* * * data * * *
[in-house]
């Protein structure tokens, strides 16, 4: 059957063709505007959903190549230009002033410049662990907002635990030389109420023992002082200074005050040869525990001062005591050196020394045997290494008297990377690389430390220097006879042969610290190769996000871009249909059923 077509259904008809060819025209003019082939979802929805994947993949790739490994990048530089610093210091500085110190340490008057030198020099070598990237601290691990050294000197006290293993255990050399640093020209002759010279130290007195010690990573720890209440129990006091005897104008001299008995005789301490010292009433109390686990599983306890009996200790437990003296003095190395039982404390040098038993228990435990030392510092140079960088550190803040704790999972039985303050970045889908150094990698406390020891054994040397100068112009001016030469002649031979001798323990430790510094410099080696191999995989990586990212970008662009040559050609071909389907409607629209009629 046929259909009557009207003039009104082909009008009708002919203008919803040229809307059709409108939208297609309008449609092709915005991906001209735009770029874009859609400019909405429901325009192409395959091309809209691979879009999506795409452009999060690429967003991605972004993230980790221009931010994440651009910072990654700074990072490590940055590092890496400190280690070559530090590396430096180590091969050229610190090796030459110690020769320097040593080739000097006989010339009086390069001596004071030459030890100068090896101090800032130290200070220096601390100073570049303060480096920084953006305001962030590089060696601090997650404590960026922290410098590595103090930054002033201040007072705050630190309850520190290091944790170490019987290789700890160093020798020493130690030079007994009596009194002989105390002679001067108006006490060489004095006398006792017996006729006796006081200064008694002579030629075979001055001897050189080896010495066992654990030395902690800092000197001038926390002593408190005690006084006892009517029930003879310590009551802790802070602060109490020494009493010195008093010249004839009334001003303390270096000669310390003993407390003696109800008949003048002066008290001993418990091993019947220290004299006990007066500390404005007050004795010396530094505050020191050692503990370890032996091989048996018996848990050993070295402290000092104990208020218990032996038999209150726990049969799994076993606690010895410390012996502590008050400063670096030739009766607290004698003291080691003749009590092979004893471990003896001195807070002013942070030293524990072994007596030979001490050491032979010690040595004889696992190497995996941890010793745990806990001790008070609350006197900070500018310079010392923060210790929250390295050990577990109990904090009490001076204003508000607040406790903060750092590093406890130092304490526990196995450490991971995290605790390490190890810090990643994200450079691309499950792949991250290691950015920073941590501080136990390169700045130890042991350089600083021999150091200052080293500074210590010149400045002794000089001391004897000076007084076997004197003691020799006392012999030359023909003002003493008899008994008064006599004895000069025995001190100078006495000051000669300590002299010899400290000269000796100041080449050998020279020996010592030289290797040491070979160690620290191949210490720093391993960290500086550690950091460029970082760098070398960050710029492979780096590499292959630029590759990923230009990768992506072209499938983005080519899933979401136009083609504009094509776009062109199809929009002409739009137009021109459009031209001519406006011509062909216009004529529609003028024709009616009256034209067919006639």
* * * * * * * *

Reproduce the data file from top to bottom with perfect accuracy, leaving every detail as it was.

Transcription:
[in-house]
């Protein structure tokens, strides 16, 4: 059957063709505007959903190549230009002033410049662990907002635990030389109420023992002082200074005050040869525990001062005591050196020394045997290494008297990377690389430390220097006879042969610290190769996000871009249909059923 077509259904008809060819025209003019082939979802929805994947993949790739490994990048530089610093210091500085110190340490008057030198020099070598990237601290691990050294000197006290293993255990050399640093020209002759010279130290007195010690990573720890209440129990006091005897104008001299008995005789301490010292009433109390686990599983306890009996200790437990003296003095190395039982404390040098038993228990435990030392510092140079960088550190803040704790999972039985303050970045889908150094990698406390020891054994040397100068112009001016030469002649031979001798323990430790510094410099080696191999995989990586990212970008662009040559050609071909389907409607629209009629 046929259909009557009207003039009104082909009008009708002919203008919803040229809307059709409108939208297609309008449609092709915005991906001209735009770029874009859609400019909405429901325009192409395959091309809209691979879009999506795409452009999060690429967003991605972004993230980790221009931010994440651009910072990654700074990072490590940055590092890496400190280690070559530090590396430096180590091969050229610190090796030459110690020769320097040593080739000097006989010339009086390069001596004071030459030890100068090896101090800032130290200070220096601390100073570049303060480096920084953006305001962030590089060696601090997650404590960026922290410098590595103090930054002033201040007072705050630190309850520190290091944790170490019987290789700890160093020798020493130690030079007994009596009194002989105390002679001067108006006490060489004095006398006792017996006729006796006081200064008694002579030629075979001055001897050189080896010495066992654990030395902690800092000197001038926390002593408190005690006084006892009517029930003879310590009551802790802070602060109490020494009493010195008093010249004839009334001003303390270096000669310390003993407390003696109800008949003048002066008290001993418990091993019947220290004299006990007066500390404005007050004795010396530094505050020191050692503990370890032996091989048996018996848990050993070295402290000092104990208020218990032996038999209150726990049969799994076993606690010895410390012996502590008050400063670096030739009766607290004698003291080691003749009590092979004893471990003896001195807070002013942070030293524990072994007596030979001490050491032979010690040595004889696992190497995996941890010793745990806990001790008070609350006197900070500018310079010392923060210790929250390295050990577990109990904090009490001076204003508000607040406790903060750092590093406890130092304490526990196995450490991971995290605790390490190890810090990643994200450079691309499950792949991250290691950015920073941590501080136990390169700045130890042991350089600083021999150091200052080293500074210590010149400045002794000089001391004897000076007084076997004197003691020799006392012999030359023909003002003493008899008994008064006599004895000069025995001190100078006495000051000669300590002299010899400290000269000796100041080449050998020279020996010592030289290797040491070979160690620290191949210490720093391993960290500086550690950091460029970082760098070398960050710029492979780096590499292959630029590759990923230009990768992506072209499938983005080519899933979401136009083609504009094509776009062109199809929009002409739009137009021109459009031209001519406006011509062909216009004529529609003028024709009616009256034209067919006639």